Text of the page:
Daily market review

United States

Equities retreated Tuesday after their recent run-up as concerns returned over the sustainability of the global recovery and the market's rally amid surging US virus cases. The Dow Jones industrial index declined 1.5 percent, the S&P 500 slipped 1.1 percent, and the NASDAQ eased 0.9 percent.

Warnings that rising Covid-19 cases are prompting consumers and businesses to retrench and causing a "leveling off" in the recovery came from Atlanta Fed President Raphael Bostic and Cleveland Fed President Loretta Mester, and both pointed to the need for more fiscal stimulus. Meanwhile, reports suggested the White House and Senate Republicans are pushing for a new round of spending totaling $1 trillion or less, while House Democrats have already passed a $3.5 trillion plan.

Among sectors, worst off were industrials, energy, and financials, while communications services and consumer staples held up best. Among companies, Shake Shack, the fast food company, fell 6.6 percent after a revenues miss.

United Airlines fell 7.6 percent after a report that its reservations have fallen back following the new requirement that many visitors to New York, Connecticut, and New Jersey quarantine for two weeks. Moelis, the investment bank, fell 7 percent on a downgrade at JP Morgan in light of weak merger & acquisitions business.

The day's big winner was Vivint Solar, up 38 percent after announcing it will be acquired by rival Sunrun, which rose 23 percent. Novovax, the vaccine company, jumped 32 percent after receiving a big award for Covid-19 vaccine development.

These price data reflect observations at 4:00 PM US ET: Dated Brent spot crude oil was off 1 cent to US$42.80, while spot gold rose US$20.64 to US$1,796.99. The US dollar rose against most major currencies. The US Treasury 30-year bond yield fell 7 basis points to 1.37 percent while the 10-year note yield declined 4 basis points to 0.64 percent.


Equities gave up some recent gains Tuesday as US virus cases continued to accelerate and the European Commission issued a bleak forecast for Europe. The Europe-wide STOXX 600 declined 0.6 percent, the German DAX fell 0.9 percent, the French CAC lost 0.7 percent, and the UK FTSE-100 was off 1.5 percent.

The European Commission said the EU would see a deeper than expected contraction in 2020 and a weaker-than-expected recovery in 2021. A separate forecast from the OECD said unemployment will continue to rise in the developed world and warned against a premature end to government stimulus. A miss on German industrial production added to the negative view.

Among sectors, banks, real estate, telecom, technology, insurance, and oil & gas led the selloff. Holding up relatively better were basic resources, chemicals, industrials, utilities, construction, and retail.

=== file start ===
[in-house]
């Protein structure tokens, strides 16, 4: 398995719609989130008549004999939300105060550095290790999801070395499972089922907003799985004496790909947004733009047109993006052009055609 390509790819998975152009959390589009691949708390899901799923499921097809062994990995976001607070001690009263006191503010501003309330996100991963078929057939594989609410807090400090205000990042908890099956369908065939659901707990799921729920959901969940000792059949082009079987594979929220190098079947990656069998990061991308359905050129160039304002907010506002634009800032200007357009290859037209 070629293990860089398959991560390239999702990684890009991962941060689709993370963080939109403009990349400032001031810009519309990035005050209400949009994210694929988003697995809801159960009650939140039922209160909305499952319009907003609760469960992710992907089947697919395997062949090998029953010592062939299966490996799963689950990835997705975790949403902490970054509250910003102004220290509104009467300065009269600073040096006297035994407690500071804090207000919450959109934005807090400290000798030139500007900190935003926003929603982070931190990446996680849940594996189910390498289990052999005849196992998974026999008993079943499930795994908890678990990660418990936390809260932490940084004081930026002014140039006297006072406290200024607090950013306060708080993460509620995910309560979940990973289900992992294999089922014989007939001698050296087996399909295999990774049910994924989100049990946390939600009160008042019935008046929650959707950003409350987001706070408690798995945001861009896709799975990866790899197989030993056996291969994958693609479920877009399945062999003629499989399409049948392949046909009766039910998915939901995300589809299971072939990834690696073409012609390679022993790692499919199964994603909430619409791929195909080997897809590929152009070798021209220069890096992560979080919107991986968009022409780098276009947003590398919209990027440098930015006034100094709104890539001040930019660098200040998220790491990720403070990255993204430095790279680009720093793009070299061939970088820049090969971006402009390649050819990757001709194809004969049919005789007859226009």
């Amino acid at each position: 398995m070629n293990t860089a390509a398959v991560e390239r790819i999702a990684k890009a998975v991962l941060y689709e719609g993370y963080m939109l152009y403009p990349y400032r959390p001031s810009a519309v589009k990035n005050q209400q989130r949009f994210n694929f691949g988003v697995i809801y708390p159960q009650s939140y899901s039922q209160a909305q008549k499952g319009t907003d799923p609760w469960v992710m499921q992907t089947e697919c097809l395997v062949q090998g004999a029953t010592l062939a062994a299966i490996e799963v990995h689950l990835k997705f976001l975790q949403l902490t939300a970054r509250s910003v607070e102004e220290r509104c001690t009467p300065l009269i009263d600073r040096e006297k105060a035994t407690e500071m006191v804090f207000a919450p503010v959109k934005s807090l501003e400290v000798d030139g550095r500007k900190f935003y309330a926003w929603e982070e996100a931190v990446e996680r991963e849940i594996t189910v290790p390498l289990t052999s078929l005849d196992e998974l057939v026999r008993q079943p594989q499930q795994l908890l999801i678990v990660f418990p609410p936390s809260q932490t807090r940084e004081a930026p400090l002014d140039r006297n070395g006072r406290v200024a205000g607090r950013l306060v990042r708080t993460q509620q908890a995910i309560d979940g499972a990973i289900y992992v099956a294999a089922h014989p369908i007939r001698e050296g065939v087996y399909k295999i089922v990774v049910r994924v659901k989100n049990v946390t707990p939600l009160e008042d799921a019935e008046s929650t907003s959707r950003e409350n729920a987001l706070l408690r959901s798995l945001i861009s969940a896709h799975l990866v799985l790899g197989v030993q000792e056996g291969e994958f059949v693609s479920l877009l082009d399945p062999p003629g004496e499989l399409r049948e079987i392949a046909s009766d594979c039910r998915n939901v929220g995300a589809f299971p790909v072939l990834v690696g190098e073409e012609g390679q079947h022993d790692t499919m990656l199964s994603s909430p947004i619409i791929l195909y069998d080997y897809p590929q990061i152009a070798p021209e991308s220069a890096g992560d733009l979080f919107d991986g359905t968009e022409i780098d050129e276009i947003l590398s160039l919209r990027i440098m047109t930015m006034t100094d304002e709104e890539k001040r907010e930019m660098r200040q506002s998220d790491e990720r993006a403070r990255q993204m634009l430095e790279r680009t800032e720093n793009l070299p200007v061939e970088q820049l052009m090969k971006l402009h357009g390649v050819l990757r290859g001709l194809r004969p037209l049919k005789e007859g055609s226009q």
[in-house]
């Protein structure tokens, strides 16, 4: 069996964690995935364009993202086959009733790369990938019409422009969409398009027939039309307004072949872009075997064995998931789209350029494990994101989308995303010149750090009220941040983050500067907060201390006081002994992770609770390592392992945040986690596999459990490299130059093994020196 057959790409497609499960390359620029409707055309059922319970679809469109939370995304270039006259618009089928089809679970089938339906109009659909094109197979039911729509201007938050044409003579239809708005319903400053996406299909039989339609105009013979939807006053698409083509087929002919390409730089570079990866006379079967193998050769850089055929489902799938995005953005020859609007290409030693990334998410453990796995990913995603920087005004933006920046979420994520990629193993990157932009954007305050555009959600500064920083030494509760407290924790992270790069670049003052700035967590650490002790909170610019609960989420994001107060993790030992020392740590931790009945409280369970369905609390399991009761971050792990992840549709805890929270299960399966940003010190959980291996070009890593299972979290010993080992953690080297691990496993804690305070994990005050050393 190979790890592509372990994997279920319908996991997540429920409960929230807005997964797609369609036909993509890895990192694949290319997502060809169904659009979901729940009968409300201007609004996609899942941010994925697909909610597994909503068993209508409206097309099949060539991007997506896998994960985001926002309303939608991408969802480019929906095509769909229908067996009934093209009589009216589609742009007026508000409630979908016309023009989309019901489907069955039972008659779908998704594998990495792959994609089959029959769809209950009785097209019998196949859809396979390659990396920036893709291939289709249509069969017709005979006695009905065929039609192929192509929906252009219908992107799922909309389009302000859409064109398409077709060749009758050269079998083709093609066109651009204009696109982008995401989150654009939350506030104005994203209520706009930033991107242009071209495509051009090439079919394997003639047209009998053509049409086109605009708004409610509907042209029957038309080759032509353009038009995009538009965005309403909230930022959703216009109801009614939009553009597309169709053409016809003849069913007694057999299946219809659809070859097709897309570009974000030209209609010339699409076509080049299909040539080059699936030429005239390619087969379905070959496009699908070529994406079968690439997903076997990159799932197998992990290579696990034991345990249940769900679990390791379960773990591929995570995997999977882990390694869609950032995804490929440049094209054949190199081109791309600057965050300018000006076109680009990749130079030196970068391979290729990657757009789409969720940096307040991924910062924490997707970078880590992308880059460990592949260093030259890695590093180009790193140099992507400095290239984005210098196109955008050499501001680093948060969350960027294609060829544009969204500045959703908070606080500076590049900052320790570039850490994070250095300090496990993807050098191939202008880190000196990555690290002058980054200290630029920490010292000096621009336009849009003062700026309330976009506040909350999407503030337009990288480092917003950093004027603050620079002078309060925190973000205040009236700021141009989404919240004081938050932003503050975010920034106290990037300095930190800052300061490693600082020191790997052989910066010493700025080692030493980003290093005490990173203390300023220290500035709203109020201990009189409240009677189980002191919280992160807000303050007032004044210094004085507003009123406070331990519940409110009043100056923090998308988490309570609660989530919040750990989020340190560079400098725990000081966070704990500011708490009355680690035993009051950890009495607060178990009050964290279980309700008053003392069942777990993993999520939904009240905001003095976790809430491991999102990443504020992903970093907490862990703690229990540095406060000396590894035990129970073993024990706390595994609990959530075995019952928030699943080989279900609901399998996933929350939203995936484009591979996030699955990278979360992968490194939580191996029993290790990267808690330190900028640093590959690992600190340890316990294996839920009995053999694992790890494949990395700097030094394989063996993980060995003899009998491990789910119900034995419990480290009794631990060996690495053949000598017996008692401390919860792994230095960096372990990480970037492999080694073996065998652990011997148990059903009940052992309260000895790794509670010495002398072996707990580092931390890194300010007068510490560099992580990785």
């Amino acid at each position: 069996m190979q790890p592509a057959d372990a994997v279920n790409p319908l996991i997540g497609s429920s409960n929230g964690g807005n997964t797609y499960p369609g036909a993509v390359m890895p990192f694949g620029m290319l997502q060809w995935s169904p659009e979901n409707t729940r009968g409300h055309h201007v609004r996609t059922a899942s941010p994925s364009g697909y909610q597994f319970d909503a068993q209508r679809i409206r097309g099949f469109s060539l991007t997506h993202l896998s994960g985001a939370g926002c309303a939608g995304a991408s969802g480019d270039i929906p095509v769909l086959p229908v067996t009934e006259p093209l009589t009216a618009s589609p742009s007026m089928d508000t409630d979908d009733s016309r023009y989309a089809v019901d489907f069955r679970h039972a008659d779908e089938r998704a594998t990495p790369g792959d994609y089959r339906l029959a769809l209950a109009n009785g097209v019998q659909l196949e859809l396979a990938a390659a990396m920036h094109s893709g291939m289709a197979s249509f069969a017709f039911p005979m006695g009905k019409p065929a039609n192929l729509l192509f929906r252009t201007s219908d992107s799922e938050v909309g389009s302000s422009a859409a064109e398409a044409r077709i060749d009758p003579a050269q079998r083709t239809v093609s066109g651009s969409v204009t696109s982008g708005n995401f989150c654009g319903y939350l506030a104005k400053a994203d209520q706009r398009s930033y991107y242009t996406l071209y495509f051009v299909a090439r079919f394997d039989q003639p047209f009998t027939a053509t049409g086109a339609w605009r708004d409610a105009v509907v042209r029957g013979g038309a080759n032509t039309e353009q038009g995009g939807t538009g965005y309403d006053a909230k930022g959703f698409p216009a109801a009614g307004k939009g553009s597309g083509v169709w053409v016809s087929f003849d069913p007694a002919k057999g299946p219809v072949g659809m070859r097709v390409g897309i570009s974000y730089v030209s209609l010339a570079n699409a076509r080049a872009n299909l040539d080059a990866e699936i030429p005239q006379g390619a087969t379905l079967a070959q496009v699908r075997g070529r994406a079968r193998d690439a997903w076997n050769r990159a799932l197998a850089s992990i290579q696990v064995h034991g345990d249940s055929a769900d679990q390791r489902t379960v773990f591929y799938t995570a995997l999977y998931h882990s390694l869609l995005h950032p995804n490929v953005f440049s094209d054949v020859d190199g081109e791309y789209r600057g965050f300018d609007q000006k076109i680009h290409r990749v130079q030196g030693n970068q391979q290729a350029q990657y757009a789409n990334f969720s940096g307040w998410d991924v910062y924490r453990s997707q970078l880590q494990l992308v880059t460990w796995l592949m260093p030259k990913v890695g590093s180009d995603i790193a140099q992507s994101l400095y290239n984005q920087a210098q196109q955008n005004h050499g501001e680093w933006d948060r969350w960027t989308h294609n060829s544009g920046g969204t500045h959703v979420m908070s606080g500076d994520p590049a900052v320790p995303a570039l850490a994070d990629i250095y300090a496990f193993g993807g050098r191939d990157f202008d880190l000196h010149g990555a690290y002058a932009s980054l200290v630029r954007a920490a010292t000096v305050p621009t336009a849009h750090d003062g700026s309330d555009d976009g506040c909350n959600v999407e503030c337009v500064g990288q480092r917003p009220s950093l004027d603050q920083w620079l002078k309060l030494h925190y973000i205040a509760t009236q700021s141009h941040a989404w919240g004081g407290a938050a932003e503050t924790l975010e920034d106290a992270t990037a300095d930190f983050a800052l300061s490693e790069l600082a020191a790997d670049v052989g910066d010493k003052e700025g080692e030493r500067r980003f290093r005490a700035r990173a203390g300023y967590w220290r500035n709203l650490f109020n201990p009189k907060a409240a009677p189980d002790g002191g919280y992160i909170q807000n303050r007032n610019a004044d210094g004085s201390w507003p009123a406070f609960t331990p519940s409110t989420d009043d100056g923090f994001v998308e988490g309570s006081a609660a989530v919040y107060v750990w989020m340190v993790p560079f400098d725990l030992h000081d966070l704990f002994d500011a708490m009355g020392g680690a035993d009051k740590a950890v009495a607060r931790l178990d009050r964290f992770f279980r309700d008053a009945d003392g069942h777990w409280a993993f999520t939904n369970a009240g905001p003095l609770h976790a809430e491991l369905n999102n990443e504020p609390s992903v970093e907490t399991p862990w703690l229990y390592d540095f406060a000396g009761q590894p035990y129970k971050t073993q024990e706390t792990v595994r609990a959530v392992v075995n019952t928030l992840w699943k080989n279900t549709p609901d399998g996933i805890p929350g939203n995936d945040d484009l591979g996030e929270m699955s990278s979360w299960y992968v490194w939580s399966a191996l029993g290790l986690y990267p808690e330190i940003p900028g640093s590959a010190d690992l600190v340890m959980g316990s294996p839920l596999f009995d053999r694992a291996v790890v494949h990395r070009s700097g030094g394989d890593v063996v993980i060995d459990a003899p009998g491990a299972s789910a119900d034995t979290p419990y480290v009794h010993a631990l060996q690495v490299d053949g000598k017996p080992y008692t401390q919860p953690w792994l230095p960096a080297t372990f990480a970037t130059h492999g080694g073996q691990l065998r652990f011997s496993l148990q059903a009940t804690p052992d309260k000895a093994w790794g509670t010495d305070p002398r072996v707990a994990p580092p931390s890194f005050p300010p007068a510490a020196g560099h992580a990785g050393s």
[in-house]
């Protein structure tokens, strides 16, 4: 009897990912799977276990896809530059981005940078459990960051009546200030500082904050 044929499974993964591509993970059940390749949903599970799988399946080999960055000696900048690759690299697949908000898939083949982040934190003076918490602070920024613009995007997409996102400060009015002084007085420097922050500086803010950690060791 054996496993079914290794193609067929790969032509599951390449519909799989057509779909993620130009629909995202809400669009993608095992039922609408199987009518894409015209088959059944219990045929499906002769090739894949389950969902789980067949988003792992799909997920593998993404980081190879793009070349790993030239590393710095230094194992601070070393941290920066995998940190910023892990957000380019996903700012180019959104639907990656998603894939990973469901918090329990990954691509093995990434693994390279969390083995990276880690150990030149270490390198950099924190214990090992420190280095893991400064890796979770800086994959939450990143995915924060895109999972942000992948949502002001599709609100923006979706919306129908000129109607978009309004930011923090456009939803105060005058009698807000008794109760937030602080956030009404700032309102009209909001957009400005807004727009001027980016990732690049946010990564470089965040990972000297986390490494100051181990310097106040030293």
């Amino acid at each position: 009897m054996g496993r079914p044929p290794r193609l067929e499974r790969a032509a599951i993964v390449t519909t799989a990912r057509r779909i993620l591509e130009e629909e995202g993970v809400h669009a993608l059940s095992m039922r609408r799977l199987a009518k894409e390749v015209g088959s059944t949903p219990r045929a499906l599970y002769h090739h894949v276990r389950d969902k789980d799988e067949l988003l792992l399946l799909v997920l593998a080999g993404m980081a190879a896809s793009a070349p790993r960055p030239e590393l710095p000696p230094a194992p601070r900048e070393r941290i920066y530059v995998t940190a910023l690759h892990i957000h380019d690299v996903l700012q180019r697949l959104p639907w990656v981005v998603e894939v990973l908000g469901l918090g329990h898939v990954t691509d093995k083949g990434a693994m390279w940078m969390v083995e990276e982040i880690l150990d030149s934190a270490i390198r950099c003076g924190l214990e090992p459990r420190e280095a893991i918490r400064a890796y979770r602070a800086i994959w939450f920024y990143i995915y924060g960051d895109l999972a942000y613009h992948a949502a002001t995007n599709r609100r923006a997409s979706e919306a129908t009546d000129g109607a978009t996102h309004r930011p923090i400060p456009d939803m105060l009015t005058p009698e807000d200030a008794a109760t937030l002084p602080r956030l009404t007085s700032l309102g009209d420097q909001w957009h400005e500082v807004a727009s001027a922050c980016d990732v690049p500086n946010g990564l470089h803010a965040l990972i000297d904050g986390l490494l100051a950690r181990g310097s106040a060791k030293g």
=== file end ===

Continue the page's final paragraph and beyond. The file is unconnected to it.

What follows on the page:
Among companies, Finnair fell 16 percent after issuing a new batch of shares to raise capital. Bayer, the German chemicals giant, fell 5 percent amid concerns about a collapse of its legal settlement of claims from its Roundup weed-killer. Whitbread, the UK hospitality chain, fell 2.6 percent after a downgrade at Societe Generale.

In economic news, German industrial production rose sharply in May but output advanced a disappointingly small 7.8 percent leaving a still hefty 19.0 percent shortfall versus its pre-Covid-19 level in February. Annual growth was minus 19.4 percent, up from minus 24.9 percent at the start of the quarter.

Asia Pacific

Major Asian markets posted mixed results Tuesday, with the regional data calendar providing only limited guidance to investor sentiment and pandemic developments still a major focus of attention. Hong Kong's Hang Seng index underperformed with a drop of 1.1 percent after surging on Monday, while Japan's Nikkei and Topix indices fell 0.4 percent and 0.3 percent respectively. The Shanghai Composite index closed up 0.4 percent.

Australia's All Ordinaries index was unchanged on the day, with investors not surprised by authorities' decision, in response to a recent increase in Covid-19 cases, to reimpose major restrictions on businesses and households in Victoria, the second most populous state, ahead of the closure of its border with New South Wales, the most populous state.

The Reserve Bank of Australia has left its main policy rate on hold as expected at a record low of 0.25 percent on at its regular monthly meeting Tuesday. Rates were cut to this level in April as part of efforts to counter the initial impact of the global Covid-19 pandemic on the Australian economy. Officials again noted that the Australian economy is going though "a very difficult period" and that the outlook remains highly uncertain but also judged that aggressive policy support in recent months has helped to steady economic conditions. Officials also reaffirmed their view that policy support will be needed "for some time" and that they will continue to do all they can to support economic recovery.

Household spending in Japan, in real terms, fell 0.1 percent on the month in May after dropping 6.2 percent in April, suggesting that spending remains at weak levels but has almost stabilised after the initial impact of Covid-19. Spending also remained weak on year-on-year terms, down 16.2 percent on the year after falling 11.1 percent previously. Data published last week showed retail sales rose 2.1 percent on the month in May after dropping 9.9 percent in April.

Looking ahead*

On Wednesday in Europe, the Swiss unemployment report is scheduled. In North America, weekly US EIA Petroleum Status and monthly US consumer credit figures are scheduled.

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